Delight for the wild at heart
constantly to maintain a German-precision spot on the road between lane markings. Move slightly around something and it tries to force you back, even to the extent that if you try to give a cyclist a 1.5m wide berth, the car pushes you to within inches of the cyclist. It’s bizarre it can see the lane marking, but strangely not the cyclist. I turned it off.
What is also bizarre is that the M40i does not make more noise. Apparently it is on the limits of noise levels for this size of car but we are sure the F-Type and Boxster make more noise.
“Nobody needs a car like that [a roadster], says Ederer. “It’ sa car you want.”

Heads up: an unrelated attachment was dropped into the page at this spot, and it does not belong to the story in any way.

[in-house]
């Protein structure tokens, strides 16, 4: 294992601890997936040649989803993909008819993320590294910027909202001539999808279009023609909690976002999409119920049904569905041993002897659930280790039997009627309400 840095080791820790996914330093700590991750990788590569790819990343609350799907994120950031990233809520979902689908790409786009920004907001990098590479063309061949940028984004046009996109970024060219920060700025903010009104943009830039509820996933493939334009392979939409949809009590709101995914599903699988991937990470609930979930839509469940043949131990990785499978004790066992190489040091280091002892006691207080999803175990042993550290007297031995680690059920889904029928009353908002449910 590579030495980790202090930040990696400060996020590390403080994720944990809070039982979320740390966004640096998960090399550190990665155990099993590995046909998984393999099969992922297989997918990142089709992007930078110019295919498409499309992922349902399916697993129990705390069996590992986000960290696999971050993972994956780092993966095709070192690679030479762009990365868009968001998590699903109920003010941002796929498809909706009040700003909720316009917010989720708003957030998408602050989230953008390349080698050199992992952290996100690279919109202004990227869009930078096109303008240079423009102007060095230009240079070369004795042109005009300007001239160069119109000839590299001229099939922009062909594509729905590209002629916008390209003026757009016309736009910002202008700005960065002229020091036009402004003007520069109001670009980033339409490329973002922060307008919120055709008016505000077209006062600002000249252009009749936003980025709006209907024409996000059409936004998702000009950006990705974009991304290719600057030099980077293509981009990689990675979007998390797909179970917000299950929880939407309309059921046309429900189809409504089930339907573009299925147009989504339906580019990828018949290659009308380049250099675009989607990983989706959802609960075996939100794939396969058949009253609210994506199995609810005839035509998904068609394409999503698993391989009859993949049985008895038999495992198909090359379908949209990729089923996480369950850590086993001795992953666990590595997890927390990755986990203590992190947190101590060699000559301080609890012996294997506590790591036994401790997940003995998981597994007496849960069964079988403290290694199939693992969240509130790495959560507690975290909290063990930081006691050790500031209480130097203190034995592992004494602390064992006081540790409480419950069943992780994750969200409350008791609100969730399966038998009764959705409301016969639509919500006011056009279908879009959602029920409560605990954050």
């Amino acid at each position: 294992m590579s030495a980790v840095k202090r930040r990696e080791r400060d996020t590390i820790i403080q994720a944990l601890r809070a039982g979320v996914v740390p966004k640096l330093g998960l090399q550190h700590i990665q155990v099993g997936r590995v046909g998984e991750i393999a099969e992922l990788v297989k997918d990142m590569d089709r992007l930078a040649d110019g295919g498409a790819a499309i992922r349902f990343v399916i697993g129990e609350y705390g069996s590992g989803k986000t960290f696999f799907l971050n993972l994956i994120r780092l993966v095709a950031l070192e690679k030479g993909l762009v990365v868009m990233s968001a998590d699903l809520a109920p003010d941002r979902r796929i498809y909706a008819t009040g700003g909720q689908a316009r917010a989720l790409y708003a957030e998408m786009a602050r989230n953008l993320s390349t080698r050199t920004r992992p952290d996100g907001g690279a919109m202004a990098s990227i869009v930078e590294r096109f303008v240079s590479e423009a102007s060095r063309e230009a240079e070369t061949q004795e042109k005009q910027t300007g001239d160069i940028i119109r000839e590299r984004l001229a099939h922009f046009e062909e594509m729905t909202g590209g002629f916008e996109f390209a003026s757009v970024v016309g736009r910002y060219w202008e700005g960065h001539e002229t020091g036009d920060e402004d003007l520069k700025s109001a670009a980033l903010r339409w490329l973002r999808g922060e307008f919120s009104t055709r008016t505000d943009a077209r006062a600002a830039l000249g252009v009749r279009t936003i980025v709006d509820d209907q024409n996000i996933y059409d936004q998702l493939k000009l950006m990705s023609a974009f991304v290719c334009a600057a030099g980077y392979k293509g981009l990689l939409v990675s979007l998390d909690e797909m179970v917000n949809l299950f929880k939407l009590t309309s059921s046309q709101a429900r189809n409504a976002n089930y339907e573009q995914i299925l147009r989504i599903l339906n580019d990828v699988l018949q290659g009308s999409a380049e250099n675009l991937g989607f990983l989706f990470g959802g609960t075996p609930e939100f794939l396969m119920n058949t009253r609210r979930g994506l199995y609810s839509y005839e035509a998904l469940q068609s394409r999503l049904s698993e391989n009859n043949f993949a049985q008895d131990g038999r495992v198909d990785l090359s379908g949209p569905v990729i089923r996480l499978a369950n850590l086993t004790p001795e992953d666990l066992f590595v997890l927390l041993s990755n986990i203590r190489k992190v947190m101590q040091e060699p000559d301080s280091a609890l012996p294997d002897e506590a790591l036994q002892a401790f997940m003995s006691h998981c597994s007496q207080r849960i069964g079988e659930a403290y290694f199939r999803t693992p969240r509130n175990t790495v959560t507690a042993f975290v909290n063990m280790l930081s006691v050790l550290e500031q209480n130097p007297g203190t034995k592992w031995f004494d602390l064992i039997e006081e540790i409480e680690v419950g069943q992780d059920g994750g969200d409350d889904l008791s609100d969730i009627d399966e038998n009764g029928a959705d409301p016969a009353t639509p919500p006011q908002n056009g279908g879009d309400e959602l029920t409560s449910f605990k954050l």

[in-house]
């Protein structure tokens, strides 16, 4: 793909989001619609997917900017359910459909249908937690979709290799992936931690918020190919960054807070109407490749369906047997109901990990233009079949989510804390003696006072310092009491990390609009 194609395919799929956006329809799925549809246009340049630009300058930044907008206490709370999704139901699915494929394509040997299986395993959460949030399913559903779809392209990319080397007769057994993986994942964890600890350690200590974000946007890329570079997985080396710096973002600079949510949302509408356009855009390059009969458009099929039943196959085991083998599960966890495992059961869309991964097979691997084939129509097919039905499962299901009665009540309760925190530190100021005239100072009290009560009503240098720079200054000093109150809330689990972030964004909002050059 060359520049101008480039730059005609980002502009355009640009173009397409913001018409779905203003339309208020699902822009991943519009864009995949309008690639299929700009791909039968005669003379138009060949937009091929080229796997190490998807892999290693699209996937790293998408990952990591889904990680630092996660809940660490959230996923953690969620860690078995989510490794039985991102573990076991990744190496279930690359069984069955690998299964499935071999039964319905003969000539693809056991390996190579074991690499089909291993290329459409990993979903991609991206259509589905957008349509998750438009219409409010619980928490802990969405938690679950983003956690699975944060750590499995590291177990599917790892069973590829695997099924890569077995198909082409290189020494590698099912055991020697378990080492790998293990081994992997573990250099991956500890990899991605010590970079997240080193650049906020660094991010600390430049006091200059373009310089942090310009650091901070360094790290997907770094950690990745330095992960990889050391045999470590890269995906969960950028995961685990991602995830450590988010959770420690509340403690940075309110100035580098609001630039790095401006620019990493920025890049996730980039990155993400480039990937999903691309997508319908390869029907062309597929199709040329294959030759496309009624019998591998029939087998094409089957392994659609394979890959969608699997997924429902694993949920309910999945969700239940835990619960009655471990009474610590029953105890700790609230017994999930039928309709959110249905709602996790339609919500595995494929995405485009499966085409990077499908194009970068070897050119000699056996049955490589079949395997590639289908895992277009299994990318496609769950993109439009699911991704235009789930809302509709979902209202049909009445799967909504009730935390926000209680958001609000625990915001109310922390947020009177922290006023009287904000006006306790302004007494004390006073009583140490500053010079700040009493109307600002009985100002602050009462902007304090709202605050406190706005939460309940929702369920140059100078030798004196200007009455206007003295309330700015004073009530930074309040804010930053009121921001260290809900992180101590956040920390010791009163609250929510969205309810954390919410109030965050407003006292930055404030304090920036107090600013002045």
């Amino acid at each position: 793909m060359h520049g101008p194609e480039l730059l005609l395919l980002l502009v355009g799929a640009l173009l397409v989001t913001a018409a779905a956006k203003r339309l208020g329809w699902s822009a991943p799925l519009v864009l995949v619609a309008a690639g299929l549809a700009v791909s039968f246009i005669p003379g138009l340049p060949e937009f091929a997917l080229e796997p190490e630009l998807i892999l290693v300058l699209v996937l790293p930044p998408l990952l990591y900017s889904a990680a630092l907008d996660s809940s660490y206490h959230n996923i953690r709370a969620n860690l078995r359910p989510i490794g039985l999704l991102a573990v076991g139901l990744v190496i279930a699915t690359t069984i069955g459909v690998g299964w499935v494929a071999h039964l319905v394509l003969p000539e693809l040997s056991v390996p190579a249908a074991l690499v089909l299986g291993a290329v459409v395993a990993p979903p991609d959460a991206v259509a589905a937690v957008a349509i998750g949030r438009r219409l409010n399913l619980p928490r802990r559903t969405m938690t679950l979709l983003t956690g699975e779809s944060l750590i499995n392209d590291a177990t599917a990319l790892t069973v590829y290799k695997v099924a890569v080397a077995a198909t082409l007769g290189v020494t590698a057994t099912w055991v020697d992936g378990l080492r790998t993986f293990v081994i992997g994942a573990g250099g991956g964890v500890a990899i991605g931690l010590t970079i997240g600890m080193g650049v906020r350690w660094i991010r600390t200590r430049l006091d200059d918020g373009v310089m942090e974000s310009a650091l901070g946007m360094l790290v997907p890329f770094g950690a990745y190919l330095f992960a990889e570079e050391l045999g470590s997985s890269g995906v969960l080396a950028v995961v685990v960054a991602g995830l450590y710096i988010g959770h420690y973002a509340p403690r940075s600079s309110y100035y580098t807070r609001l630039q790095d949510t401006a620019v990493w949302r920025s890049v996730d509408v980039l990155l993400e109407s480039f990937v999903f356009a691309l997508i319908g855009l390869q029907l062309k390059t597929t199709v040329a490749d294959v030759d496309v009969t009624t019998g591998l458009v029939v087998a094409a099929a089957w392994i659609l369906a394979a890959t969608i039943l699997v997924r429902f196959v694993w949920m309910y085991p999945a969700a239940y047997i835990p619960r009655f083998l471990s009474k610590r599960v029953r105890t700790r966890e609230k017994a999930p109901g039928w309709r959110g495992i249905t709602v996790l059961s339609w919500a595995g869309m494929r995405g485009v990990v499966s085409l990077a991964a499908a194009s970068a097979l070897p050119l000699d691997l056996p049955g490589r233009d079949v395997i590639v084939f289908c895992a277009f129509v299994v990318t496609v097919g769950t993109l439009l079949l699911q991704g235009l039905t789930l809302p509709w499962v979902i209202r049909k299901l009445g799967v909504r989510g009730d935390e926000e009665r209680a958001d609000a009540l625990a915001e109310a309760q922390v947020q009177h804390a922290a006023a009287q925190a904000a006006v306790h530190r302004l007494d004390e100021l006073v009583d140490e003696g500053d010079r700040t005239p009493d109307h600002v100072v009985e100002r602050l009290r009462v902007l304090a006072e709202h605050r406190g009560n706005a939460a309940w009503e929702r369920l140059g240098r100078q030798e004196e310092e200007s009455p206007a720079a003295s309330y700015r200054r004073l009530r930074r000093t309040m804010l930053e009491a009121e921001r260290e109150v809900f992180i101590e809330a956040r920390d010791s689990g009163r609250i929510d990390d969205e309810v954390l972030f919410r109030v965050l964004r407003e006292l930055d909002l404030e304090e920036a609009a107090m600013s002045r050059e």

In the case of the Z4, he’s quite right. But what if you want a coupé? Well, firstly, don’t rule out a BMW coupe version though BMW wouldn’t comment on the possibility.
However, a coupé is on its way on the same platform: the new Toyota Supra which was jointly developed with the Z4.
Not surprisingly, Ederer is quick to stress that it is a BMW platform and the development of parts was all done by BMW, saying only, “Toyota has its own design”. We haven’t driven the new Supra, so will have to wait and see.
In the meantime, the new Z4 is not as pure as the Z8 or as characterful as the Z1, but it’ s up there with the Mazda MX-5 and Porsche Boxster in terms of driver appeal.
The new Z4 will reach SA showrooms in the first quarter of 2019 at an indicative price of R1,030,500 for the M40i and R755,900 for the entry-level sDrive 20i.